A virtual stakeholder session has tentatively been planned for Jan. 19 for the U.S. Army Corps of Engineers’ proposed restoration project to add 200 acres of kelp beds, eelgrass beds, and rocky reef habitats in the East San Pedro Bay.
LONG BEACH—A project that will bring 200 acres of kelp beds, eelgrass beds, and rocky reef habitats to 18 square miles in the East San Pedro Bay, offshore of Long Beach, has taken a step forward. The U.S. Army Corps of Engineers submitted a consistency determination to the California Coastal Commission and on Dec. 11 commissioners unanimously concurred with the determination. The consistency determination is the review process to assure all federal agency activities affecting the coastal zone are consistent with the enforceable policies of the state’s certified program.
The restoration project’s plans include constructing 24 rocky reefs totaling 122 acres, 12 which would be placed adjacent to the breakwater near existing kelp beds, and the other twelve kelp reefs would be placed in the open water zone off the eastern end of the breakwater. The Corps anticipates giant kelp would establish on the rocks through passive recruitment of propagules over time. The project aims to improve aquatic ecosystem structure and function for increased habitat biodiversity and ecosystem value within the East San Pedro Bay.
“Urbanization and development of the Port of Long Beach and Port of Los Angeles resulted in the extensive loss of estuarine habitat,” a staff report stated.
Members of the Recreational Boaters of California (RBOC) at the Dec. 11 meeting urged the plan to address boater concerns that the proposed kelp beds as currently planned would negatively impact navigation and safety in the project area. RBOC said in a released statement that the organization supports the concept of the project but felt kelp beds in the vicinity of the busy Alamitos Bay entrance would present serious hazards to many recreational boaters and fishermen.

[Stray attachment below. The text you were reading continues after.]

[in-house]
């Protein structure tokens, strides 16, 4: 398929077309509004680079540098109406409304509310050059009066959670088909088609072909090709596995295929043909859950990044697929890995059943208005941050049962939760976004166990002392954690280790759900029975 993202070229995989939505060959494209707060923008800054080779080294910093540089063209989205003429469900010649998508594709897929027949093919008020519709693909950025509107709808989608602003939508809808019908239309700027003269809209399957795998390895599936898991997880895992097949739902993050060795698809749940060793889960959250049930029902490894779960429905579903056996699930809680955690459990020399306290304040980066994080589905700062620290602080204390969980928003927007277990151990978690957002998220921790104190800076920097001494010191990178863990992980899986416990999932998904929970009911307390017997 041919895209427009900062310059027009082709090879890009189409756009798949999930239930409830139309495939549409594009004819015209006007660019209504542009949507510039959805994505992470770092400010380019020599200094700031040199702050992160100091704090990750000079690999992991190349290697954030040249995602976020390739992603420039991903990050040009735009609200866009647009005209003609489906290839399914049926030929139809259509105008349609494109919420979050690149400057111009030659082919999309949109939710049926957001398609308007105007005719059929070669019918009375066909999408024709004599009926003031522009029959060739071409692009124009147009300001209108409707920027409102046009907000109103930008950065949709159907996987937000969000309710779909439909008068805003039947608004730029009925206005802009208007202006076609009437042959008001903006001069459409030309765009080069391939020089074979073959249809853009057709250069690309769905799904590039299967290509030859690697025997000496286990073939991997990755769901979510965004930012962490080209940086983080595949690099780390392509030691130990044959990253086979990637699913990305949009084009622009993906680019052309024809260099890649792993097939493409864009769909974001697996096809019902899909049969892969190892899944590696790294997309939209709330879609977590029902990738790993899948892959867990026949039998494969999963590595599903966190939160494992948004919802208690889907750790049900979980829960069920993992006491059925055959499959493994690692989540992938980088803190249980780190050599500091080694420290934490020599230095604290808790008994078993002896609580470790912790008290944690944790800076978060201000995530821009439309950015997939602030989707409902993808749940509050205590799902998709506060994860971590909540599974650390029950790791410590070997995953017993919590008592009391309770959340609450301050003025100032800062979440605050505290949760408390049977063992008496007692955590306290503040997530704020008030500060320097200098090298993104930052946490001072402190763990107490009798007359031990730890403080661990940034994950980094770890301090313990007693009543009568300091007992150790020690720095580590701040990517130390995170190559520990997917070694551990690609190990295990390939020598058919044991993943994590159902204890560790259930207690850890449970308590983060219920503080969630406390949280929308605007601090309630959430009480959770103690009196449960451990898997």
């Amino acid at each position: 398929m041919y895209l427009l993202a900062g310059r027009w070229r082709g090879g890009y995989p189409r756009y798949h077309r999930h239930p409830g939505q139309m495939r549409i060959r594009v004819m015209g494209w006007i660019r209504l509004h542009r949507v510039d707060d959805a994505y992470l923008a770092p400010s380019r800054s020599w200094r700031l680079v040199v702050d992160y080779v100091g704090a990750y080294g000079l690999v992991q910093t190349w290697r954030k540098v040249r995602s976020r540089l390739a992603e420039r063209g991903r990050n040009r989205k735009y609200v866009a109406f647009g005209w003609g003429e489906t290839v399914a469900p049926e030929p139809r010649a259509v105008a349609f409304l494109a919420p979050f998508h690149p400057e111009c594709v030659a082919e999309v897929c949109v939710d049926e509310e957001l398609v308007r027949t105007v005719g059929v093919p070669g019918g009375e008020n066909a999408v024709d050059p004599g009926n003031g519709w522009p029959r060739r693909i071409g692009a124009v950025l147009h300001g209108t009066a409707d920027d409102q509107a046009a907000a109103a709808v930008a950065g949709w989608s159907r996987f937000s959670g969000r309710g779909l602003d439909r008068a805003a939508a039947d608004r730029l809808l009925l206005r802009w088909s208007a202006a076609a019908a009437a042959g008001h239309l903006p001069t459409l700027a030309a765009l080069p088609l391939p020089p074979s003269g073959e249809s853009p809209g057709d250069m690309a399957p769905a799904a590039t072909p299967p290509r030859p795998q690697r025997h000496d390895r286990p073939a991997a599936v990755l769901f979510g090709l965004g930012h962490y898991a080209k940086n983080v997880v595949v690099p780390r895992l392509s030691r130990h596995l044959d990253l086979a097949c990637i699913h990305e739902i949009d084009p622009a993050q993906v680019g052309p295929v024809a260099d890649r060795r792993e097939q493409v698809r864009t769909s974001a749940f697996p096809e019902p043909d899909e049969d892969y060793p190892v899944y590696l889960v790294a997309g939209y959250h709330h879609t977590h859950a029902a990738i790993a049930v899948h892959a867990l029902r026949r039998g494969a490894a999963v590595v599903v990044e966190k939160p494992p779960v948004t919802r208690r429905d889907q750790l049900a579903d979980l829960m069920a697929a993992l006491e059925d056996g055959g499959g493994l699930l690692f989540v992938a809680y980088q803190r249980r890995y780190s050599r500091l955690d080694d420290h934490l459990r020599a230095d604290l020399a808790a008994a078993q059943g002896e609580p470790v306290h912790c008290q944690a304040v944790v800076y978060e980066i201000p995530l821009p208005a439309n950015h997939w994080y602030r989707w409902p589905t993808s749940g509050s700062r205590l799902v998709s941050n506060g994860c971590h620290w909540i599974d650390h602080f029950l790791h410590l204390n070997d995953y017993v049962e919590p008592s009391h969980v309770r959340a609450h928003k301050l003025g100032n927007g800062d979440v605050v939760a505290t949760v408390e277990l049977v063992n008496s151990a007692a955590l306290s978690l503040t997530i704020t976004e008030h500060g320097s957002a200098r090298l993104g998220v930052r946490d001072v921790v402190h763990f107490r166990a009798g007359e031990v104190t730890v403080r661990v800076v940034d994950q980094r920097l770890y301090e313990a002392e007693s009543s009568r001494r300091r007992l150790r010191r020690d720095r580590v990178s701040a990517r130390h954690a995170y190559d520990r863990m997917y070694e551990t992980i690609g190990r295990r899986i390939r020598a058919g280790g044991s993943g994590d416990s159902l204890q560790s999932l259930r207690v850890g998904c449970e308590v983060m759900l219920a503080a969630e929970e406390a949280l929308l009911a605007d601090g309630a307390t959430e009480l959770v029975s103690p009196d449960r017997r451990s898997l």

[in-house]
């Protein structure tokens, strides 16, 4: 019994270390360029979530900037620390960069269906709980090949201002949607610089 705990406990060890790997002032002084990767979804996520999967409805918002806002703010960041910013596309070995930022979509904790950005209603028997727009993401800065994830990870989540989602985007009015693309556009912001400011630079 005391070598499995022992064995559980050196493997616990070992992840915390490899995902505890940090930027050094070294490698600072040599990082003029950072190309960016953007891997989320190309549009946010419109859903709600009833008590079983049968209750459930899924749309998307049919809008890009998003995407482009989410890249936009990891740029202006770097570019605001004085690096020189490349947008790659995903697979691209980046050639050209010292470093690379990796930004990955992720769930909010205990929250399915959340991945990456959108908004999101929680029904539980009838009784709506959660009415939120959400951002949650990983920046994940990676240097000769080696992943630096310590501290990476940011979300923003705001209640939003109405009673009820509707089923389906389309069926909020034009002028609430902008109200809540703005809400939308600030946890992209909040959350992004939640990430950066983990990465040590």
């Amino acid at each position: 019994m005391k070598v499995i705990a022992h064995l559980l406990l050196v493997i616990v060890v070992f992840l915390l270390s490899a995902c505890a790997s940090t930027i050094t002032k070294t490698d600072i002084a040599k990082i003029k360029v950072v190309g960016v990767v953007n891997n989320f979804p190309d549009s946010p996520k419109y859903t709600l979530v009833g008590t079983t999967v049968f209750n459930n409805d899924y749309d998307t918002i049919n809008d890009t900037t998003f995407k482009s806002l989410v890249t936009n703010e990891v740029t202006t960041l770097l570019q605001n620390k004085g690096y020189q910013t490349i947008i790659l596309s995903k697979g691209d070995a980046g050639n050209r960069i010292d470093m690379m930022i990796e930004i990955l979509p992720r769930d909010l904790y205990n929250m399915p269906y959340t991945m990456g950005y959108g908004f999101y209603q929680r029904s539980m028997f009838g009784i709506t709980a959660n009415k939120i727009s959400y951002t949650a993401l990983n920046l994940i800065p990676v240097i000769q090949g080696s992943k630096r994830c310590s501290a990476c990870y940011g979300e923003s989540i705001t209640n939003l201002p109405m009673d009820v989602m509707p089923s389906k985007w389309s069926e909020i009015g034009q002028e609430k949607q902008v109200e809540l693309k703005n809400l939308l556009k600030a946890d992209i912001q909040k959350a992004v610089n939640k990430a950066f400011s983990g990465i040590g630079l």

“Kelp is not readily observable by sailors,” RBOC President Cleve Hardaker said at the Dec. 11 commission meeting. “Boats encountering kelp unexpectedly could be rendered disabled by kelp wrapping around propellers and stalling engines.”
RBOC also said in a released statement in extreme situations, thick kelp can become tightly wrapped around a propeller shaft and pull the shaft away from the transmission leaving a large hole in the hull.
Officials with the Corps said they will be engaging boater stakeholders in an effort to identify and minimize these concerns. As part of that effort, a virtual stakeholder session is tentatively planned for Jan. 19.
“There’s still specific design work to be done, several years of engagement with both agencies and community members and our anticipation is many of the issues that are raised by the boaters will be addressed during that phase,” Senior Environmental Scientist at the California Coastal Commission Kate Huckelbridge said at the Dec. 11 commission meeting.
Huckelbridge went on to say there’s not likely to be an elimination of potential impacts to boaters, but plans will include mitigation efforts.
“What they have proposed so far includes designing kelp in a way to include very clear pathways for boaters to go through areas of kelp, providing mapping so areas where kelp has been planted is very clearly laid out and similar mitigation measures to notify and be very clear where the kelp is to allow boaters to avoid as best they can,” Huckelbridge said.